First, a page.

The 10 regions with the lowest premiums in the nation also include Salt Lake City, all of Hawaii and eastern Tennessee. This ranking is based on the lowest cost of a silver plan, the midrange plan most consumers are choosing.

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The Two-Way
10:09 am
Thu February 13, 2014

China's Moon Rover Wakes Up, But Isn't Out Of The Woods Yet

China's first lunar rover separates from the Chang'e-3 moon lander on Dec. 15. This picture was taken from the screen of the Beijing Aerospace Control Center.
Li Xin Xinhua/Landov

Originally published on Thu February 13, 2014 1:56 pm

China's troubled Jade Rabbit rover has woken from its hibernation on the moon, sending a message back to its handlers. But its problems aren't over yet.

"Hi, anyone there?" was the post on Jade Rabbit's unofficial Weibo account on Thursday, which got thousands of responses from enthusiastic followers.

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Ask Me Another
9:29 am
Thu February 13, 2014

Random Questions With: Delia Ephron

Very Important Puzzler Delia Ephron talks with Ask Me Another host Ophira Eisenberg about growing up in a family full of writers.
Josh Rogosin NPR

Originally published on Thu February 20, 2014 12:26 pm

Is your foodie sister-in-law insisting that everyone "elevate" the next family potluck by bringing fancier dishes? Never fear. We asked V.I.P. Delia Ephron for advice on how to handle this and other tricky family situations. Luckily, the author of Sister Mother Husband Dog comes from a large family of writers (she and her sister, Nora Ephron, co-wrote and produced You've Got Mail and Sleepless In Seattle) and knows which situations require diplomacy, and which call for more "creative" solutions.

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Ask Me Another
9:22 am
Thu February 13, 2014

Mime Time

Brother, can you spare a mime? No, it's not pledge drive season yet. In this game, house musician Jonathan Coulton asks our contestants to put on their pun hats (berets, naturally) and answer clues with clever puns that include the word "mime". Cue the groans!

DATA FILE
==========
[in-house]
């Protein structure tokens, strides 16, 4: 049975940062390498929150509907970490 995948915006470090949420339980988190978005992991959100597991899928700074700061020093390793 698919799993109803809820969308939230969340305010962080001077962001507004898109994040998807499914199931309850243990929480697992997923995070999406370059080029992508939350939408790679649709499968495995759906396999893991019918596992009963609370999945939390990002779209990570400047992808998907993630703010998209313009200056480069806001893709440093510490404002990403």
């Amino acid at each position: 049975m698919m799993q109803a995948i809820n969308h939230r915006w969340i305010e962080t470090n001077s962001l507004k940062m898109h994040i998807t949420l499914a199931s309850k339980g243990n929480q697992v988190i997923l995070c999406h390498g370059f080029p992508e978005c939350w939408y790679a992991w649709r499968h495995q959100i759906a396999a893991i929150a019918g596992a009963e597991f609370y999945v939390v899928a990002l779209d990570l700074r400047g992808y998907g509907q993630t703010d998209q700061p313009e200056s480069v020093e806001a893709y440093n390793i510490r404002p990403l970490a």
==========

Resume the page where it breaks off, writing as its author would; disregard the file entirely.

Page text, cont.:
Copyright 2014 NPR. To see more, visit http://www.npr.org/.

Transcript

OPHIRA EISENBERG, HOST:

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Ask Me Another
9:20 am
Thu February 13, 2014

The Answer Lies Within

It's any quiz show contestant's dream come true. In this game, we're going to give you all the answers. Yes, we're serious. Listen as host Ophira Eisenberg gives our contestants clues to answers that are contained within the questions themselves. But be careful: it's not as easy as it sounds!

Copyright 2014 NPR. To see more, visit http://www.npr.org/.

Transcript

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The Two-Way
9:14 am
Thu February 13, 2014

Paula Deen Cooks Up $75 Million Deal With Investor

Paula Deen
Joshua Gunter The Plain Dealer/Landov

Originally published on Thu February 13, 2014 11:42 am

The answer to the question "can Paula Deen recover?" from the uproar over her past use of the "N-word" is apparently yes.

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Ask Me Another
9:07 am
Thu February 13, 2014

That's A-L-L, Folks

Originally published on Thu February 13, 2014 9:42 am

To wrap up the show, puzzle guru Greg Pliska asks our finalists to give it their "a-l-l," and think up answers that contain those letters in consecutive order. Unlike Porky Pig, however, contestants have to reach deep into their trivia brains to make sure they don't come up with any fa-l-lacies!

Copyright 2014 NPR. To see more, visit http://www.npr.org/.

Transcript

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Ask Me Another
9:07 am
Thu February 13, 2014

Presidential Monster Hunter

Originally published on Thu February 13, 2014 9:40 am

Did you see Abraham Lincoln: Vampire Hunter? Well, Honest Abe wasn't the only Commander-in-Chief to fight the supernatural. In this game, we ask you to imagine other films that might depict presidents and the mythological creatures they fought, like George Washington: Dinosaur Hunter. Who knew that the father of our country was fighting T. Rex as well as Rex Anglie (The King of England)?

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Shots - Health News
8:21 am
Thu February 13, 2014

With This Year's Flu, Young Adults Are Not So Invincible

A flu shot would have helped protect young adults, but most didn't get it.
iStockphoto

Originally published on Thu February 13, 2014 9:40 am

We usually think of the flu as an illness that afflicts the elderly. But this season the virus seems to be hitting younger people hard.

This winter at Duke University Medical Center in Durham, N.C., the median age of people hospitalized with influenza was 28.5 years. Many of the worst cases of flu occurred in young, otherwise healthy people.